Vladimir Nabokov life and biography

Vladimir Nabokov picture, image, poster

Vladimir Nabokov biography

Date of birth : 1899-04-23
Date of death : 1977-07-02
Birthplace : St. Petersburg, Russia
Nationality : Russian
Category : Famous Figures
Last modified : 2012-05-24
Credited as : novelist, Lolita, Professor Pnin

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Well known Russian novelist Vladimir Nabokov was born into a wealthy, upper-class family in St. Petersburg. Until the proletarian revolution in 1917his financial security was assured. After that time the subsequent overthrow of the ancien régime and the Nabokov family fled Russia, heading first to the Crimea and thence to England. There Nabokov attended Cambridge University, studying French and Russian literature, and upon graduation relocated with his family to Berlin. They in Germany before moving to the United States in the 1940s.

After giving up his unremarkable poetry, he soon found his niche as a composer of Russian prose. His novels were serialized in émigré journals; successes came with The Luzhin Defense (1930), about a chess prodigy slowly losing his mind, and exile postcard The Gift (1938). Also of note is Invitation to a Beheading (1938), an experimental prose poem about a prisoner facing execution. Dashed off during a four-week fugue, the story is a quasi-Gnostic parable about the strife of the soul in a heartless world, reflecting a disgust with looming totalitarianism that brings to mind Koestler and Orwell. Nabokov later claimed that his characters did not have any power in his novels and were instead his "galley slaves", but Invitation's protagonist is somehow able to slip his chains. For all its strangeness, it is the most rewarding of his works in translation.

Nabokov's own European period was not without its tragedies. Soon after he finished at Cambridge, his father, an active émigré politician, was shot dead interrupting an assassination attempt. His brother Sergei was arrested by the Nazis; a homosexual, he died in a concentration camp. With the rise of the Third Reich, Nabokov once again fled, this time with his wife and young son in tow, to Paris briefly and then onward to the United States. There Nabokov taught literature, at Wellesley and later Cornell, and continued his parallel study of butterflies at Harvard. Throughout his life, Nabokov remained engrossed by the insects. He was a published scholar on the subject, classifying several new species, and making quiet contributions to a field distinct from his literary career. Much of his ethnographic research on American postwar culture was conducted on endless road trips and cross-country bug-hunting expeditions, and put to use in the travelogue portion of Lolita (1955).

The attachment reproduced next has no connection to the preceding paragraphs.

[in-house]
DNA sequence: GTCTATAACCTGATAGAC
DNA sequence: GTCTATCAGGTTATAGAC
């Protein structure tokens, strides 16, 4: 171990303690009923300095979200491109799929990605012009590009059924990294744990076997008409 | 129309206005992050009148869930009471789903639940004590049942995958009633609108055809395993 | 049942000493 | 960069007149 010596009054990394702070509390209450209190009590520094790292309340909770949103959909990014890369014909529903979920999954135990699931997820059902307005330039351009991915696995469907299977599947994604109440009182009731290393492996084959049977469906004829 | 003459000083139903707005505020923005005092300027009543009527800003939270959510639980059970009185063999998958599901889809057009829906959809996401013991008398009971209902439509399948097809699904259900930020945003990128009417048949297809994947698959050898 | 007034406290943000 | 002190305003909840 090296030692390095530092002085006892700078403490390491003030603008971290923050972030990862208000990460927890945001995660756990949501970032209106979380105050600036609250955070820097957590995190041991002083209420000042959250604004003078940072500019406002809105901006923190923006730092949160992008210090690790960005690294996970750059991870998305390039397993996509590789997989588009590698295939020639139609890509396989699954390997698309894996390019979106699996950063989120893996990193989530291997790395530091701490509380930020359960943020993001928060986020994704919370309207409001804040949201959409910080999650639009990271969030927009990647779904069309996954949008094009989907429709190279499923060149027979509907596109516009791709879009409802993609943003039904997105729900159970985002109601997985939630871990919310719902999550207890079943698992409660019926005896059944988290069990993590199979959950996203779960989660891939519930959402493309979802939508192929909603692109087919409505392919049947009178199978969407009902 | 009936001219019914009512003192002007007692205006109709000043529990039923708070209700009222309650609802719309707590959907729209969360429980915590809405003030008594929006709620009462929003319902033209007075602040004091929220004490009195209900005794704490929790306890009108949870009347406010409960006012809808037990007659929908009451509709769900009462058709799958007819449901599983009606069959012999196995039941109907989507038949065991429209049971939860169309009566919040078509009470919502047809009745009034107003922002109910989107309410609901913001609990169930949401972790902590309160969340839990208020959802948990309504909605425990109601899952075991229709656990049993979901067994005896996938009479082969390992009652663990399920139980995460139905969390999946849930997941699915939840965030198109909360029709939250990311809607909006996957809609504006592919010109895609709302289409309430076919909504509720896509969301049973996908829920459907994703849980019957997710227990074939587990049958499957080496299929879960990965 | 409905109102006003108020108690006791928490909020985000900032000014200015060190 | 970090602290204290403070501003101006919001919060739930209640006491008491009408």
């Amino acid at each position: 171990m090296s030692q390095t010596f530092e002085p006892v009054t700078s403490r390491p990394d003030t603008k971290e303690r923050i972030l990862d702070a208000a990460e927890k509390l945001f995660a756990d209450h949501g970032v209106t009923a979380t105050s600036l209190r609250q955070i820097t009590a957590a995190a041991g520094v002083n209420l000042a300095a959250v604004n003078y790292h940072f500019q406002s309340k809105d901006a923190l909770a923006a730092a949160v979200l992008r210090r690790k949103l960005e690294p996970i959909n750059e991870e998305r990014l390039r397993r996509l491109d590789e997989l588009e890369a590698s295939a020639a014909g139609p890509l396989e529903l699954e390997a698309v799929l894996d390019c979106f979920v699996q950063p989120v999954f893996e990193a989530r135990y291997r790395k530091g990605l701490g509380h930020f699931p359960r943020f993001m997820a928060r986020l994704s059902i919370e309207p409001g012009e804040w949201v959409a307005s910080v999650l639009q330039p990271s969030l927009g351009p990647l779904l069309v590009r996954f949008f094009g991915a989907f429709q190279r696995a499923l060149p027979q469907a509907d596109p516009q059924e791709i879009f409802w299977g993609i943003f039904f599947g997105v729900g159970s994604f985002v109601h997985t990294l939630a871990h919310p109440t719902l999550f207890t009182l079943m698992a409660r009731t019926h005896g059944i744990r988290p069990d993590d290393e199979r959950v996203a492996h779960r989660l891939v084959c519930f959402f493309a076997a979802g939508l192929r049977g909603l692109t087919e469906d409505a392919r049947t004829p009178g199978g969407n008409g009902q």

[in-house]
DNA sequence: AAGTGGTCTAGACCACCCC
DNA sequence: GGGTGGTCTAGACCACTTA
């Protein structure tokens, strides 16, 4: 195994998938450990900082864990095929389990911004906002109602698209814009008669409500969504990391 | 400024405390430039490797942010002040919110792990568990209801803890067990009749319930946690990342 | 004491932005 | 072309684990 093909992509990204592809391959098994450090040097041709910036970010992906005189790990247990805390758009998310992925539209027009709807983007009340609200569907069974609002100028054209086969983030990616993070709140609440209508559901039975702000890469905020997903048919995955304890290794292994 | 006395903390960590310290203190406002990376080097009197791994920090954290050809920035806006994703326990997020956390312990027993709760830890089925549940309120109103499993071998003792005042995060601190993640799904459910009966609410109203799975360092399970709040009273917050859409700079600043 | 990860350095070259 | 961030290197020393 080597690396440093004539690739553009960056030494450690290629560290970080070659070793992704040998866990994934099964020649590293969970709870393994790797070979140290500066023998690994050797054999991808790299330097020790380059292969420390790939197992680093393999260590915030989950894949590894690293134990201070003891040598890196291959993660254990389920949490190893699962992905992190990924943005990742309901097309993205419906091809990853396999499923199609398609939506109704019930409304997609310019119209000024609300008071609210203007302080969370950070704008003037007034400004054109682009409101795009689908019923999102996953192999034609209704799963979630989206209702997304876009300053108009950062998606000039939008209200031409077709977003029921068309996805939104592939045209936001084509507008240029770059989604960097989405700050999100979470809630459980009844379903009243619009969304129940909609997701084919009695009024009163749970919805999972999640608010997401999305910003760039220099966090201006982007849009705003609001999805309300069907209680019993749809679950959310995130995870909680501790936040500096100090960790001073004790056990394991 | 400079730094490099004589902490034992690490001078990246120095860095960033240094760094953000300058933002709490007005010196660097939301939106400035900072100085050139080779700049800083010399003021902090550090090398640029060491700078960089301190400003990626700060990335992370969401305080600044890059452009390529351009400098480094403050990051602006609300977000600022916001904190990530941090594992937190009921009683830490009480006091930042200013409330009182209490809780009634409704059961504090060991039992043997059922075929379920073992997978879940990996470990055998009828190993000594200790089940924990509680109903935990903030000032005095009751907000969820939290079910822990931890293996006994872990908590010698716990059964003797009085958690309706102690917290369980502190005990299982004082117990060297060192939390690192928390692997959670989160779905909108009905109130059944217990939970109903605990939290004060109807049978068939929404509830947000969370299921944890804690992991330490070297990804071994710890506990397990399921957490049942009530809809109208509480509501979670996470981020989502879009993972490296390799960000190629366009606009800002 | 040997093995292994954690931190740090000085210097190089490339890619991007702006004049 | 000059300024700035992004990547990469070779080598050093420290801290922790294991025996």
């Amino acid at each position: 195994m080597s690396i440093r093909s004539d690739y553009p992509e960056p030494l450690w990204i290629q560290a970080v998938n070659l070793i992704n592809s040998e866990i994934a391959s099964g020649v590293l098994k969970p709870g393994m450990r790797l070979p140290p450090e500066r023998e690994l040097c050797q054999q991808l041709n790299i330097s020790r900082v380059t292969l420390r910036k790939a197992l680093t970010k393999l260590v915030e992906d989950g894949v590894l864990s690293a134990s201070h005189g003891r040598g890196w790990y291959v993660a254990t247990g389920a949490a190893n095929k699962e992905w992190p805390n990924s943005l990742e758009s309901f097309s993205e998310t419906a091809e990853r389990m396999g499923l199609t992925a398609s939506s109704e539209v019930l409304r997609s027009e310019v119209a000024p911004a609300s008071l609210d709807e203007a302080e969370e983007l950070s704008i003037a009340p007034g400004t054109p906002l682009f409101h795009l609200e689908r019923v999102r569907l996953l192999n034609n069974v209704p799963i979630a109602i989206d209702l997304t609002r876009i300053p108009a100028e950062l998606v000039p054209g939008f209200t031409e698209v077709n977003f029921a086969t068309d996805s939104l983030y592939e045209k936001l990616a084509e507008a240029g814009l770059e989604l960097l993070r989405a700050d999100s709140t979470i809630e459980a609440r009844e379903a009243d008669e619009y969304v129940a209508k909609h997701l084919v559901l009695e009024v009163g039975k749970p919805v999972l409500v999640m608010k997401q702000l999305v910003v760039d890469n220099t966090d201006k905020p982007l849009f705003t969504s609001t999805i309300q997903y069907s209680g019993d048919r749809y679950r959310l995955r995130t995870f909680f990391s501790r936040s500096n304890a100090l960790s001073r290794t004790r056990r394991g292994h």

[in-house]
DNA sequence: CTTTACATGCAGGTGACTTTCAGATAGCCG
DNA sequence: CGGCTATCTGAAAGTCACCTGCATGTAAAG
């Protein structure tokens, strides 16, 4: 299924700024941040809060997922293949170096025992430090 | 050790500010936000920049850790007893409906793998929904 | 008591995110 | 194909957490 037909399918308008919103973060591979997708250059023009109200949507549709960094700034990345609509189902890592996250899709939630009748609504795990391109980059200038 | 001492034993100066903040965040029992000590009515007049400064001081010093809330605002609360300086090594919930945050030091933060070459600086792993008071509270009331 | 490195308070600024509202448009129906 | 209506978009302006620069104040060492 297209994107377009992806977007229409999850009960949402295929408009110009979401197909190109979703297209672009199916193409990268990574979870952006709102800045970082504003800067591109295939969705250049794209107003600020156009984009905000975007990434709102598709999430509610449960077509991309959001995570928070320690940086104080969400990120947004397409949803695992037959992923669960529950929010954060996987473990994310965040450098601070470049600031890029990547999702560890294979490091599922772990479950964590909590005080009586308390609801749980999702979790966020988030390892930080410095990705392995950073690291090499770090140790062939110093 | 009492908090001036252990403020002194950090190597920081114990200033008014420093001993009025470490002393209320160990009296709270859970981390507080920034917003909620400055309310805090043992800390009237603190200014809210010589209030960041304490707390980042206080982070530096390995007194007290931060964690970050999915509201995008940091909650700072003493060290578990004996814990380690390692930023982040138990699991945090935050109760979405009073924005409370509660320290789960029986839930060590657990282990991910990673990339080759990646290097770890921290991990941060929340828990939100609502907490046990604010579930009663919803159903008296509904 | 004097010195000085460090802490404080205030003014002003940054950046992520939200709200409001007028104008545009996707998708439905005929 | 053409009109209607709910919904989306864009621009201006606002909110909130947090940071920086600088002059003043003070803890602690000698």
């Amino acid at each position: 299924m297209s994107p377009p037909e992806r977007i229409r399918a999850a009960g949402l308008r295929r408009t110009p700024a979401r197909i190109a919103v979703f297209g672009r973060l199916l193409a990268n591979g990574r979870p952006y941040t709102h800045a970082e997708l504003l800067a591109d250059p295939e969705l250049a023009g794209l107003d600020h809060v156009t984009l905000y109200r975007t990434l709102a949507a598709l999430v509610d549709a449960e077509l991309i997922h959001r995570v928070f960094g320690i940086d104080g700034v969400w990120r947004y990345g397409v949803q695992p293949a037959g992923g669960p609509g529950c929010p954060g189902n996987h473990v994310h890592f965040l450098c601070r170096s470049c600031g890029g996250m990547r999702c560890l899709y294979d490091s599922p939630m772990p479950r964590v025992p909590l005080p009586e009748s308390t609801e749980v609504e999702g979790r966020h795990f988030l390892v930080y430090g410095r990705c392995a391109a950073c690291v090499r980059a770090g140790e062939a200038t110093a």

Issued by French avant-porn publishing house Olympia Press -- other first editions include Naked Lunch and The Story of O -- Lolita brought Nabokov the condemnation of moralists and provided his ticket out of academia. While the professorial lifestyle sustained him and drove the creation of his masterpiece, he savaged the university in his prose, through the precious lecturer-poet in Pale Fire (1962), and the storybook about bumbling Professor Pnin (1957) -- the latter modeled viciously after a colleague at Ithaca. Both are pursued by a sociopathic narrator with murderous intent.

Selling the film rights for Stanley Kubrick's Lolita (1962) allowed Nabokov to retire to Switzerland, where he lived out the rest of his life in the penthouse of the Montreux Hotel. He died of pneumonia on July 2, 1977.

Lolita was first published in Paris by the obscure Olympia Press in 1955, then finally published in the U.S. by Putnam in 1958... Movie versions of Lolita were made in 1962 (with Sue Lyon as Lolita and James Mason as the aging Humbert Humbert) and in 1997 (with Dominique Swain as Lolita and Jeremy Irons as Humbert).

Author of books:

Mashenka (1925, novel, trans. Mary, 1970)
Korol', Dama, Valet (1928, novel, trans. King, Queen, Knave, 1968)
Zashchita Luzhina (1930, novel, trans. The Defense, 1964)
Soglyadatay (1930, novel, trans. The Eye, 1965)
Podvig (1932, novel, trans. Glory, 1971)
Kamera obscura (1933, novel, trans. Laughter in the Dark, 1938)
Otchayanie (1936, novel, trans. Despair, 1966)
Priglashenie na Kazn' (1938, novel, trans. Invitation to a Beheading, 1959)
Dar (1937-38, novel, originally serialized; collected 1952, trans. The Gift, 1963)
The Real Life of Sebastian Knight (1941, novel, first English novel)
Nikolai Gogol (1944, pseudo-biography of Gogol)
Bend Sinister (1947, novel)
Conclusive Evidence (1951, memoir, later reworked into Speak, Memory)
Lolita (1955, in France, 1958 in America)
Pnin (1957, novel)
Pale Fire (1962, novel)
Eugene Onegin (1964, translation and criticism of the Pushkin poem, 4 vols.)
Speak, Memory: An Autobiography Revisited (1967)
Ada or Ardor: A Family Chronicle (1969, novel)
Transparent Things (1972, novel)
Look at the Harlequins! (1974, novel)
Lectures on Literature (1980, lectures, ed. Fredson Bowers)
Lectures on Russian Literature (1981, lectures, ed. Fredson Bowers)
Lectures on Don Quixote (1983, lectures, ed. Fredson Bowers)
The Enchanter (1986, novella, proto-Lolita)
The Original of Laura (2009, unfinished novel, published as a gimmick)

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